Evidence that children with private or Medicaid coverage both at risk of low-value care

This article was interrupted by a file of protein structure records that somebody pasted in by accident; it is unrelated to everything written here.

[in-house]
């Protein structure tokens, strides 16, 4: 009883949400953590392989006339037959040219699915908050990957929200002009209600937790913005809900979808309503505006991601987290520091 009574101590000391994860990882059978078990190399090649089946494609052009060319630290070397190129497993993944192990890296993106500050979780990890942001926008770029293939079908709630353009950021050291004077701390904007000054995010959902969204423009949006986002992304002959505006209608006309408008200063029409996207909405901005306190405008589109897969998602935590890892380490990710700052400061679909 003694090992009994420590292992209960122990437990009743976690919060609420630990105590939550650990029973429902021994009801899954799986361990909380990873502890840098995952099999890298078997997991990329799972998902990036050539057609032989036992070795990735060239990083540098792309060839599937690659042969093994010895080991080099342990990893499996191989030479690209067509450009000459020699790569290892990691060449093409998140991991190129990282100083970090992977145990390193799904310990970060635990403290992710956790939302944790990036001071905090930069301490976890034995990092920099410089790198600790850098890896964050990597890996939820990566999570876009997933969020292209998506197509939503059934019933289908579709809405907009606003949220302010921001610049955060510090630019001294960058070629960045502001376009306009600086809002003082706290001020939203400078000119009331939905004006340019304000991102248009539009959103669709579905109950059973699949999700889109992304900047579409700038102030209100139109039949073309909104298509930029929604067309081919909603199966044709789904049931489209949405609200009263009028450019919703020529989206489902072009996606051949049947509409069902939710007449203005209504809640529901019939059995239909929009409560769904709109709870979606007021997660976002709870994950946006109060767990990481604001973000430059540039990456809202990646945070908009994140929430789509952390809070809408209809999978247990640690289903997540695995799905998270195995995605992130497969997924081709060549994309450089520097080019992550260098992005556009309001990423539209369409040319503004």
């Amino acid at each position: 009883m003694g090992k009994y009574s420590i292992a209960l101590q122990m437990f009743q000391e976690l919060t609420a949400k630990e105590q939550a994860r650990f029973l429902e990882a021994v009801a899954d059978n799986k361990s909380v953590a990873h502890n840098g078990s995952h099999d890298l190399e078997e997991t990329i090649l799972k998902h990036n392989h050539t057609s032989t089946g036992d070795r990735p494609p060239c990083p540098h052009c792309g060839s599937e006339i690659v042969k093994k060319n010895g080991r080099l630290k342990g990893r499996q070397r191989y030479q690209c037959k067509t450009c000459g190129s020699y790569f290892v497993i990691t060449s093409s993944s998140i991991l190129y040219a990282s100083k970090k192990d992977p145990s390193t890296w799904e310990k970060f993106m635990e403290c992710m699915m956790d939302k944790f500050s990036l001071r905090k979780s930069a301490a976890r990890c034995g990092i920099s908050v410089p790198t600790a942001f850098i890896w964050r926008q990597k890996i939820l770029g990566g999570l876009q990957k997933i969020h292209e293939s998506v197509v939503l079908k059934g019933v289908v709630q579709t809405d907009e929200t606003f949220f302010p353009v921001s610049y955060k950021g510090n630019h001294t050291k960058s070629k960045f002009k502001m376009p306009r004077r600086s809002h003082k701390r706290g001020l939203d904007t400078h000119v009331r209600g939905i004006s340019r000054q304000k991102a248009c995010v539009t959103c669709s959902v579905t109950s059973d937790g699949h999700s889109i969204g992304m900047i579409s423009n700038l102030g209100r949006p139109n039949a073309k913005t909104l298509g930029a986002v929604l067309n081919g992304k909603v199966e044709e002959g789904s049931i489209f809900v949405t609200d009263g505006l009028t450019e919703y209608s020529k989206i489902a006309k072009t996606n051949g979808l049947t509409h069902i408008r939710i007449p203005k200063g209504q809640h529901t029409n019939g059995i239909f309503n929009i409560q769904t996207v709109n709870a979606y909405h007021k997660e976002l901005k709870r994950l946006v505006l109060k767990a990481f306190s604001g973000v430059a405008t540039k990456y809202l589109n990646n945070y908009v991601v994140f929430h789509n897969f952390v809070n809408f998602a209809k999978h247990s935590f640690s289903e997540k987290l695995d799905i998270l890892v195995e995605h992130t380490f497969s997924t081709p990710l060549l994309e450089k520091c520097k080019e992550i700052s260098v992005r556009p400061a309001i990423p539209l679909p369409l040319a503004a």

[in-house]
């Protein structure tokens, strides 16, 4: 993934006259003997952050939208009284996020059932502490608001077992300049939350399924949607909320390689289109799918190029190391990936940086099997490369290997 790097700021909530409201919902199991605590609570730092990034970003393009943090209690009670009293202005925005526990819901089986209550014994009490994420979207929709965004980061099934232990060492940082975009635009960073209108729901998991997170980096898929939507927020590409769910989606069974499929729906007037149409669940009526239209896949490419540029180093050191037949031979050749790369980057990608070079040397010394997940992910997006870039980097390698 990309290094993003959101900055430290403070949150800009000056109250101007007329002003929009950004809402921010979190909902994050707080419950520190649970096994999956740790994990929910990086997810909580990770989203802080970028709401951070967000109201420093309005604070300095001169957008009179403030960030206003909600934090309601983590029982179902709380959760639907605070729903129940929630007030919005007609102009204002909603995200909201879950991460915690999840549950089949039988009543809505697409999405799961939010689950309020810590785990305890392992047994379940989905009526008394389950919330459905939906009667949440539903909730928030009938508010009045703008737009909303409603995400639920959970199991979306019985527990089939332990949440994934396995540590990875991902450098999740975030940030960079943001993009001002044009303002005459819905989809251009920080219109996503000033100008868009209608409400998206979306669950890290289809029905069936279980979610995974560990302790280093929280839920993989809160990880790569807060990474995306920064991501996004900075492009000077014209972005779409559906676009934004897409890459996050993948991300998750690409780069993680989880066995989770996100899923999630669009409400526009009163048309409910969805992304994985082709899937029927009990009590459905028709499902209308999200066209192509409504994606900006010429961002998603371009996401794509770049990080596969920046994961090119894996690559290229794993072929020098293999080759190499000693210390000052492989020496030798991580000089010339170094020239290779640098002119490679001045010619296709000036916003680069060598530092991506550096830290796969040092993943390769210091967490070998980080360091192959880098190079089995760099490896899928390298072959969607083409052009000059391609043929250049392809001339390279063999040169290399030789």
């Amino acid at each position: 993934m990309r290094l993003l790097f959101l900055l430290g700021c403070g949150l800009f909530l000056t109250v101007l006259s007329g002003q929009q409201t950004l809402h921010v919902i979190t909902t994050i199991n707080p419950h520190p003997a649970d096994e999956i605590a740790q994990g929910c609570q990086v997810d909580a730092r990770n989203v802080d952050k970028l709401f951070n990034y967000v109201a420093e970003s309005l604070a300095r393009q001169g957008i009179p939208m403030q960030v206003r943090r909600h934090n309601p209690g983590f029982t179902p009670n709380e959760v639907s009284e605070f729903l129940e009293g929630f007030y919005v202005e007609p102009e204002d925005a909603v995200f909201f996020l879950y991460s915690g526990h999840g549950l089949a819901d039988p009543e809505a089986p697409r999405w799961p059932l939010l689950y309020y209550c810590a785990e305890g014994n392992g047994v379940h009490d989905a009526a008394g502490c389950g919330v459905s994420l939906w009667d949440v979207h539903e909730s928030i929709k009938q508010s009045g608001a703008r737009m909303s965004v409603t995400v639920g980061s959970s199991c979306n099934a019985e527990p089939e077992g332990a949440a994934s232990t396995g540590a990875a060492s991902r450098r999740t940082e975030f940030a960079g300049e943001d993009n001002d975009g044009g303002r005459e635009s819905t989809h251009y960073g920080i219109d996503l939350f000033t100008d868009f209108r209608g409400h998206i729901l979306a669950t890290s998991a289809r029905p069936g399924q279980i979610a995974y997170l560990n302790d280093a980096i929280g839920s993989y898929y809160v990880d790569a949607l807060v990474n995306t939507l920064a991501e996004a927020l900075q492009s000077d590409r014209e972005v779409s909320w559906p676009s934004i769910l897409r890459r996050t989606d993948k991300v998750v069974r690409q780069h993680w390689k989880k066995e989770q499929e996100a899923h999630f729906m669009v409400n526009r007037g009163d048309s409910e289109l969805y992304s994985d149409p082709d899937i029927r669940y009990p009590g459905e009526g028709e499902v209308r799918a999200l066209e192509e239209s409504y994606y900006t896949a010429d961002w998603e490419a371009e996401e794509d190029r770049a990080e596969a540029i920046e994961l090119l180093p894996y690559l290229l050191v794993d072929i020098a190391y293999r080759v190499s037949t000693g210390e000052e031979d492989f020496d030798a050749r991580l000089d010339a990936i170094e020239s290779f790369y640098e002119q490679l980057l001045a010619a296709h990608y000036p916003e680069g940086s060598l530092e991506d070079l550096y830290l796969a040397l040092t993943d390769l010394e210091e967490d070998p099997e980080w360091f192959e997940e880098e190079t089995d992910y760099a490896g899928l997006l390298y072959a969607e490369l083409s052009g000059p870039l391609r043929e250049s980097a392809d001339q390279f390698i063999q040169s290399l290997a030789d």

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A new study finds that both Medicaid and privately insured children frequently receive healthcare services that do not improve health. There has been an assumption that because providers are paid less by Medicaid, they have no incentive to provide unnecessary services. The study, published in Pediatrics, analyzed records from almost 7 million American children in 12 states and found that 11.0% and 8.9% of Medicaid and privately insured children, respectively, in 2014 received at least one of 20 low value diagnostic tests, imaging or prescription drugs without a medical reason. The states were not identified. Low value services are more expensive than equally or more effective alternatives, including watchful waiting. Not only does low value care waste precious health dollars and capacity for those truly in need, it can also compromise health outcomes. Overuse of antibiotics can result in antibiotic resistance and unnecessary imaging can involve radiation and sedation. Services studied included universal screening for Vitamin D deficiency, prescription antibiotics for a cold, and sinus imaging in children with acute sinusitis. Many of the twenty services are usually not offered directly by the child’s primary care provider, and so may not affect their incentives. The study also lends credence to providers who say they treat all patients the same, regardless of payer source. It is important to note that equal levels of over-service on some metrics does not address the reality of under-service for Medicaid and uninsured patients, strongly supported in the literature.